A New Rooftop Terrace in Piccadilly at Gaucho

May 15, 15 A New Rooftop Terrace in Piccadilly at Gaucho

Posted by in All

The sun is now making regular appearances in the skies over London which means it’s time to take advantage and start dining and drinking al fresco. Gaucho in Piccadilly have recently renovated a section of their second floor and now have a rooftop terrace. The terrace is intimate and cosy with a fireplace at one end and a retractable roof. The evening I visited, it  was a good thing they had that roof as it was a slightly drizzly evening. Luckily, the roof opens and closes at the press of a button so once it stopped raining, they quickly opened it up again. The terrace is open to the public but you can also reserve it for private dining or small parties. They offer their full list of their Argentine inspired cocktails and also have bar snacks available. I quite enjoyed the terrace and it’s a cosy little spot to slip away to in the middle of Piccadilly Circus. Share this:TwitterFacebookLinkedInPocketRedditGoogleTumblrEmailPrintPinterestLike this:Like...

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World Malbec Day with Guacho

Apr 08, 15 World Malbec Day with Guacho

Posted by in All, Argentina

World Malbec Day is coming up, it’s April 17th in case you forgot to save the date. To mark the day, Argentine restaurant Gaucho is launching a week of special Malbec tastings at various Gauchos around London. I was invited to a sneak preview of the tastings with Mr Malbec, himself, Gaucho’s Director of Wine, Phil Crozier. The tasting was held at the Gaucho Piccadilly restaurant location, very handy locale, I love going there. Phil explained that our tasting would cover the spectrum of Argentine malbec from north to south and east to west. Phil started by giving us a bit of history about the grape. According to legend, malbec arrived on April 17th with a French missionary in the 1600’s. For many years it was known as the ‘French grape’ by the Italian immigrants who mainly cultivated the vines in Argentina. Malbec has had its ups and downs in Argentina but since the 1980’s 15 billion dollars has been inveseted in the industry and today, there are over 50,000 hectares in production. The tastings over the 7 days starts with The Pioneers, the winemakers who brought malbec to worldwide attention. We tasted the Mandala 2013 from one of the true pioneers of Argentine wine, Susanna Balboa. A beautiful wine, inky purple blue in colour, smooth and round but not too heavy. Lucky us, Phil brought out a board of lomita steak to match. Excellent with the steak, cutting through the fattiness of the melt in your mouth meat…. The New Generation was represented by Sebastian Zuccardi and his Poligonos, an unoaked wine made from old vines. A powerful, concentrated wine but full of fruit and very clean. The vines are in the Uco Valley where some the oldest vines in Argentina can be found. Phil developed this wine with Seb for the Gaucho wine list. As a matter of fact, 5 of the 7 wines we were tasting were developed by Phil with the winemakers. The other themed tastings will feature, ‘Old Vine...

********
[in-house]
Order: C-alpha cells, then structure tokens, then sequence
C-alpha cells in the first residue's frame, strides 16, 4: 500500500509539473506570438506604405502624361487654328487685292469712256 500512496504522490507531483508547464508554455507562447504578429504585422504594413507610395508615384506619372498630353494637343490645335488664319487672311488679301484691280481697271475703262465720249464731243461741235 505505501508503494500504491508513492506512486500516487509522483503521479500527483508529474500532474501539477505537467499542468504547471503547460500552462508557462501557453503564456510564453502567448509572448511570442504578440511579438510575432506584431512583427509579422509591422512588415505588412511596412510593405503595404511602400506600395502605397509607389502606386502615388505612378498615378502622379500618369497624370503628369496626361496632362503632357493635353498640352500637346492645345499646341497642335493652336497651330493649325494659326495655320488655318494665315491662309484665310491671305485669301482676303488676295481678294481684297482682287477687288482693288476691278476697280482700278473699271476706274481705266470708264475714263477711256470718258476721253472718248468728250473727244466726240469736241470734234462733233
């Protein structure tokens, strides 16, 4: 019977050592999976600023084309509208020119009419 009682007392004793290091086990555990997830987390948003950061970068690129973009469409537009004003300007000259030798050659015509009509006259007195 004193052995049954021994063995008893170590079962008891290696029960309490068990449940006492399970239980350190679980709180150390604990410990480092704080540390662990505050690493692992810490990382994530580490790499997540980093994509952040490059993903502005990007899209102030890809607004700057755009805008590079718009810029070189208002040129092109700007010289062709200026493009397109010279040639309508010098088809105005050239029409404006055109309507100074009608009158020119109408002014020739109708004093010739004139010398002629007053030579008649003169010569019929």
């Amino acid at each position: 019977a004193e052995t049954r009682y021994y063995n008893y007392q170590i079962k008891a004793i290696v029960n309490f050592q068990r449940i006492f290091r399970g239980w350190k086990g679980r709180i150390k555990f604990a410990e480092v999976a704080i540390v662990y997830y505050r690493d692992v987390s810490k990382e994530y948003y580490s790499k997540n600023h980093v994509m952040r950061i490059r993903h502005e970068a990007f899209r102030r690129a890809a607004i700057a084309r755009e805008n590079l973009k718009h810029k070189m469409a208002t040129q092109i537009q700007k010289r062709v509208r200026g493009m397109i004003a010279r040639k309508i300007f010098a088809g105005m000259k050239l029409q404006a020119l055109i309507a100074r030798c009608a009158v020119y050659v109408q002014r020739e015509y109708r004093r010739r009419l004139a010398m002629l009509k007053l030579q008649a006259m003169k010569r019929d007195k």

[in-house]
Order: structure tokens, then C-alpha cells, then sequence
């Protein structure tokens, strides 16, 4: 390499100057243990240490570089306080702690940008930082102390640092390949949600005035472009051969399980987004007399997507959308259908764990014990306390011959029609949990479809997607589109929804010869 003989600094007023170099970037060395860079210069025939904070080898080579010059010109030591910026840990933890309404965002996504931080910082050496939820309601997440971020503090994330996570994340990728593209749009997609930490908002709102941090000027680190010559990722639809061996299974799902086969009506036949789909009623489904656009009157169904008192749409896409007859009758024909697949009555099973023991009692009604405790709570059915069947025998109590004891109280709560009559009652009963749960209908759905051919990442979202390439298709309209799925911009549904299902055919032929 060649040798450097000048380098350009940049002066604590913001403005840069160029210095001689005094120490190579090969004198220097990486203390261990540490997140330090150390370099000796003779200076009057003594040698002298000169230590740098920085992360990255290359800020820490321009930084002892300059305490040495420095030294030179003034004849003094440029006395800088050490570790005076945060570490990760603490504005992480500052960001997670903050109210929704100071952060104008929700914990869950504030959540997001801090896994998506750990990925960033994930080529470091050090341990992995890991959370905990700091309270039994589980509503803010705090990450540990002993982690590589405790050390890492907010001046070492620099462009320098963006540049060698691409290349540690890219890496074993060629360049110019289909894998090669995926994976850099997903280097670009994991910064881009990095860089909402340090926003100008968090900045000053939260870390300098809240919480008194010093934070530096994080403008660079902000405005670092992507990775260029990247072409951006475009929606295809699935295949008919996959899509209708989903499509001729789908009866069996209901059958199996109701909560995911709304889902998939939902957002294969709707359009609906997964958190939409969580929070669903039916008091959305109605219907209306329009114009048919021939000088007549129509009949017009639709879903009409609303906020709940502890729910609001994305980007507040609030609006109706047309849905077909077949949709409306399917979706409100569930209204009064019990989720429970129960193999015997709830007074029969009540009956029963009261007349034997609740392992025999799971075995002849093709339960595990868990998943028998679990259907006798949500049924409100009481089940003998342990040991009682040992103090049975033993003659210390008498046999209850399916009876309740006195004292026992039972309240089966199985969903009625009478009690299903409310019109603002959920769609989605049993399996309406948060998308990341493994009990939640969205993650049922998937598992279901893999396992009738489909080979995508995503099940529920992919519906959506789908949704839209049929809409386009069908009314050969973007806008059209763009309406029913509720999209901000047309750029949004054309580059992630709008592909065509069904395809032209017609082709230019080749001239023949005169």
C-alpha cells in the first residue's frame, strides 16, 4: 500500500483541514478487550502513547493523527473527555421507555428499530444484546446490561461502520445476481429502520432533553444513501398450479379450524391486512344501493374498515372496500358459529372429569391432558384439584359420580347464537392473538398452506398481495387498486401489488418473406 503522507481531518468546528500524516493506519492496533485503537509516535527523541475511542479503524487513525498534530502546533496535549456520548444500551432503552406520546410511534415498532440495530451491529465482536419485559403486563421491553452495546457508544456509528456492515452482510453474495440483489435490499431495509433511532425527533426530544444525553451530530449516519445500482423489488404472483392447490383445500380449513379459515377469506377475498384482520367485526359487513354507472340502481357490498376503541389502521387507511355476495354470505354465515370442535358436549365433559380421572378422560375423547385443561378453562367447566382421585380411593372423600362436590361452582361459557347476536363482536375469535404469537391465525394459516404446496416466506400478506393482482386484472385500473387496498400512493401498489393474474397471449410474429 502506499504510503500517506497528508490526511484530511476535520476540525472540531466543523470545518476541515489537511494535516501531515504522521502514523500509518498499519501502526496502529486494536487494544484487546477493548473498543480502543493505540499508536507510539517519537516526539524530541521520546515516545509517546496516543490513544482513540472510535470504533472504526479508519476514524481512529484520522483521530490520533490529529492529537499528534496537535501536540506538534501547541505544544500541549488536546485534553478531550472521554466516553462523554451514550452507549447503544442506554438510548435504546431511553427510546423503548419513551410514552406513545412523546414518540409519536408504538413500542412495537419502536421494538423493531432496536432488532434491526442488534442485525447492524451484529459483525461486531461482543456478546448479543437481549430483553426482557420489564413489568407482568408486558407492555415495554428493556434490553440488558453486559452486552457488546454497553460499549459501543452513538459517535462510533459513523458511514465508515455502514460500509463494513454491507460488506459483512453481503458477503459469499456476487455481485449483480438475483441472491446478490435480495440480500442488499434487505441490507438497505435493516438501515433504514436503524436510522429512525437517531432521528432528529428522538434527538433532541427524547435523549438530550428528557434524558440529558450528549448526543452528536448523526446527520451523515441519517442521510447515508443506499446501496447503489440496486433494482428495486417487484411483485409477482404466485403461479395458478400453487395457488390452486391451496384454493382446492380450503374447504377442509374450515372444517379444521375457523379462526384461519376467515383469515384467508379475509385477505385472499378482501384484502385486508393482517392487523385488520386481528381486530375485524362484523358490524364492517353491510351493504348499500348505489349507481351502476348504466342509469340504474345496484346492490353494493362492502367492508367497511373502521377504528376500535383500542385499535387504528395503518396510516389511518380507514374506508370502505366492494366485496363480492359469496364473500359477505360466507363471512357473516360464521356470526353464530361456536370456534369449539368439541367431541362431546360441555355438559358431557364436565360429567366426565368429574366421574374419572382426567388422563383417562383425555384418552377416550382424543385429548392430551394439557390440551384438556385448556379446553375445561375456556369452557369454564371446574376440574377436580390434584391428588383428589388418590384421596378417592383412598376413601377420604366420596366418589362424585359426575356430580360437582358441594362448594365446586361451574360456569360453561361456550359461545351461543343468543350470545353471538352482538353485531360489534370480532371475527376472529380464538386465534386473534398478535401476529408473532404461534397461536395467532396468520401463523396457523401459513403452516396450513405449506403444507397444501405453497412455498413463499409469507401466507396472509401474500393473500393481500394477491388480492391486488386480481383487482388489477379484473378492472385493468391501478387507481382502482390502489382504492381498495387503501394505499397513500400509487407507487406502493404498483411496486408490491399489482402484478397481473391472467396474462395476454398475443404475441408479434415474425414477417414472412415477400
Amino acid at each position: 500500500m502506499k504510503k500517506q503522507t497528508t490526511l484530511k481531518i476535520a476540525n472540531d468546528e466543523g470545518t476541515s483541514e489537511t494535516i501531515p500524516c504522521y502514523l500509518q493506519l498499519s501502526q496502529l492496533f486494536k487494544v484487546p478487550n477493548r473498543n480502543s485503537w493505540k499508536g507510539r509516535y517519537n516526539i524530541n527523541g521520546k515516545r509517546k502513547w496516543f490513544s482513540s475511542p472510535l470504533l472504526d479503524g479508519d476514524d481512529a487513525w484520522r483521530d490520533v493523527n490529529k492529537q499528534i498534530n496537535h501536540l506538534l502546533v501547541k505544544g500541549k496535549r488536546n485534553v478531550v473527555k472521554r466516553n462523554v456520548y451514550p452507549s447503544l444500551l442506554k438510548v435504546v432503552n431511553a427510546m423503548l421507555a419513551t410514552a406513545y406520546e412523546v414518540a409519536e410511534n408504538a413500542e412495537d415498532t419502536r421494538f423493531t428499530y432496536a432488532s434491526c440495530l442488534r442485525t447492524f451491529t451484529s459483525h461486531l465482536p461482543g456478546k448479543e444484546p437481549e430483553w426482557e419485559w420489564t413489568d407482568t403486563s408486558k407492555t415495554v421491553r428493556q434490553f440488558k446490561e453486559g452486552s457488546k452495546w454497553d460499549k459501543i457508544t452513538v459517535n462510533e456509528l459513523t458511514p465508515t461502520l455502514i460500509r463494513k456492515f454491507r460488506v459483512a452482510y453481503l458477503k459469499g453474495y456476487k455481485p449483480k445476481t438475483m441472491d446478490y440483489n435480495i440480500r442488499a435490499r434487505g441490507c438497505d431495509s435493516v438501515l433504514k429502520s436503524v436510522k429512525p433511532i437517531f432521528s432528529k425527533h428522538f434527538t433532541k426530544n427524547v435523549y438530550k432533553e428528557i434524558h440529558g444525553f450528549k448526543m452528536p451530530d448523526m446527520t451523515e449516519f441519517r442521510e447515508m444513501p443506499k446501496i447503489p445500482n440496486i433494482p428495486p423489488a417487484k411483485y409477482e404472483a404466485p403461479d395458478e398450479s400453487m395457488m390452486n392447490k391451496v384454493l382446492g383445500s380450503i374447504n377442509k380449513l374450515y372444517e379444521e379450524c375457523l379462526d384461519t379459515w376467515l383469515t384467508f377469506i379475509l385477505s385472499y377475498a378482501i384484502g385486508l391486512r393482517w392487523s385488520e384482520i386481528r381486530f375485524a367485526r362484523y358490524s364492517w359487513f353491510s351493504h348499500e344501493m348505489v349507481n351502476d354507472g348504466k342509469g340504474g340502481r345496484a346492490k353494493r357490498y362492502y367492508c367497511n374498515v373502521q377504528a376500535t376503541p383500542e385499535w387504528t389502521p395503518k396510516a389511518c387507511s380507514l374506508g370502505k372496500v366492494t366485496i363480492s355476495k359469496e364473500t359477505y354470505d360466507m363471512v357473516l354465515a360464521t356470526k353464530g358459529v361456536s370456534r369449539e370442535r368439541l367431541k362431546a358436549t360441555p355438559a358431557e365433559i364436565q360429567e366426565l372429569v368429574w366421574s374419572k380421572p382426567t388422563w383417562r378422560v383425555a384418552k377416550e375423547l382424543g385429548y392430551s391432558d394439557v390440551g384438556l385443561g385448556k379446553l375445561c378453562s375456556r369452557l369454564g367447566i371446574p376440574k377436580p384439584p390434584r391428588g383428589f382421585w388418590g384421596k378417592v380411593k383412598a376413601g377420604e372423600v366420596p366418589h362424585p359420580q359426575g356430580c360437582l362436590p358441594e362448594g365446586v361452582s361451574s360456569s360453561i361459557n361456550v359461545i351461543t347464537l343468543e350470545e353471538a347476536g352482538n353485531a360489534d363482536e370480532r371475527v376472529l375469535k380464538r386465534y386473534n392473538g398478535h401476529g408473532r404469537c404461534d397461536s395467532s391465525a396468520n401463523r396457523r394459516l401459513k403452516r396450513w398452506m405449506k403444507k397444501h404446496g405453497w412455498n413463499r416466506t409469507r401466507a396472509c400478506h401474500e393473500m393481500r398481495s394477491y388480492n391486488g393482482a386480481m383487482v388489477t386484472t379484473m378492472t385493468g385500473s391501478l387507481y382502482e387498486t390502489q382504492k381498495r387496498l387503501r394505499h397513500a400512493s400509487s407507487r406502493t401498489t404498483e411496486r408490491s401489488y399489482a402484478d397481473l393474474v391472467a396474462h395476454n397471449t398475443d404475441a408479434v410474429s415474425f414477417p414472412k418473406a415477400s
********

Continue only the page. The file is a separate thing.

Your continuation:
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Argentine wine and ponies at the HPA Gaucho International Polo tournament

May 29, 13 Argentine wine and ponies at the HPA Gaucho International Polo tournament

Posted by in Argentina, Lifestyle, restaurants

Last week I was invited to the HPA Gaucho International Polo Tournament at the O2. You may be wondering what exactly this has to do with wine? Well, as the Argentine restaurant chain Gaucho is one of the main sponsors, of course Argentine cuisine and wine were going to be involved. The day started with a fantastic lunch at Gaucho at Tower Bridge. The upstairs dining room/bar has great views of Tower Bridge and City Hall. I haven’t eaten at Gaucho in quite some time but the Bife de Chorizo I had was one of the most succulent and tasty steaks I’ve had in a long time. Lunch was paired with wines from Terrazas de los Andes, the rich but elegant Selection 2009 malbec and the savoury Selection 2009 cabernet sauvignon.  Both wines tasting very well, the malbec having deep blueberry fruit notes and the cabernet being an altogether elegant glass of wine. Afterwards we headed to the O2 by Thames Clipper to taste more Argentine wines and chat with Cheval des Andes wine maker, Nicolas Audebert. I’ve known Nicolas for a few years now, and even visited him and the winery in Argentina, so it was great to see him again and find out how the vineyards are doing at the foot of the Andes. We were there for the polo and after watching an exciting match between England and Argentina, Argentina won and was presented with a magnum of Veuve Clicquot and the trophy. Afterwards, there was plenty of Veuve, Terrazas wines and dancing to end the night. Great wines from Argentina, exciting polo and drinking and dancing afterwards, a good night all around. A big thank you to Gaucho for this invitation, looking forward to next year’s match! Share this:TwitterFacebookLinkedInPocketRedditGoogleTumblrEmailPrintPinterestLike this:Like...